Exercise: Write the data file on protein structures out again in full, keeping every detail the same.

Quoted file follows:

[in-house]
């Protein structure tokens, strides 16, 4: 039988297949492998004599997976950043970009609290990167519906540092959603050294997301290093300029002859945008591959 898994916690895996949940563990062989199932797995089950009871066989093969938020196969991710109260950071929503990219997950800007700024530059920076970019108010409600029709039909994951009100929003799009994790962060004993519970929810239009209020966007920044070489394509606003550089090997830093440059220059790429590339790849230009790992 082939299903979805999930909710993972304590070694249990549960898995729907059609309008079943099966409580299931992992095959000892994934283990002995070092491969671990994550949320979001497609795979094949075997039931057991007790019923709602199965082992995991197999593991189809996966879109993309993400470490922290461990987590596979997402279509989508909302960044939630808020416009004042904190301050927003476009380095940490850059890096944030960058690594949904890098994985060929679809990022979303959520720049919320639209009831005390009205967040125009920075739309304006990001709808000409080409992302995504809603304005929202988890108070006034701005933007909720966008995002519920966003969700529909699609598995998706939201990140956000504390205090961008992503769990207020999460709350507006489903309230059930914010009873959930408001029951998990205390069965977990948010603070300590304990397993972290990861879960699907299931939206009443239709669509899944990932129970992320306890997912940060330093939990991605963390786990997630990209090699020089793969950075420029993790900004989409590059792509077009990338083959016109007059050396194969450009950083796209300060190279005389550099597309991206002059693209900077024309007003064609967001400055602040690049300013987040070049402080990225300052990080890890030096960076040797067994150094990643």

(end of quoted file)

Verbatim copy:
[in-house]
């Protein structure tokens, strides 16, 4: 039988297949492998004599997976950043970009609290990167519906540092959603050294997301290093300029002859945008591959 898994916690895996949940563990062989199932797995089950009871066989093969938020196969991710109260950071929503990219997950800007700024530059920076970019108010409600029709039909994951009100929003799009994790962060004993519970929810239009209020966007920044070489394509606003550089090997830093440059220059790429590339790849230009790992 082939299903979805999930909710993972304590070694249990549960898995729907059609309008079943099966409580299931992992095959000892994934283990002995070092491969671990994550949320979001497609795979094949075997039931057991007790019923709602199965082992995991197999593991189809996966879109993309993400470490922290461990987590596979997402279509989508909302960044939630808020416009004042904190301050927003476009380095940490850059890096944030960058690594949904890098994985060929679809990022979303959520720049919320639209009831005390009205967040125009920075739309304006990001709808000409080409992302995504809603304005929202988890108070006034701005933007909720966008995002519920966003969700529909699609598995998706939201990140956000504390205090961008992503769990207020999460709350507006489903309230059930914010009873959930408001029951998990205390069965977990948010603070300590304990397993972290990861879960699907299931939206009443239709669509899944990932129970992320306890997912940060330093939990991605963390786990997630990209090699020089793969950075420029993790900004989409590059792509077009990338083959016109007059050396194969450009950083796209300060190279005389550099597309991206002059693209900077024309007003064609967001400055602040690049300013987040070049402080990225300052990080890890030096960076040797067994150094990643």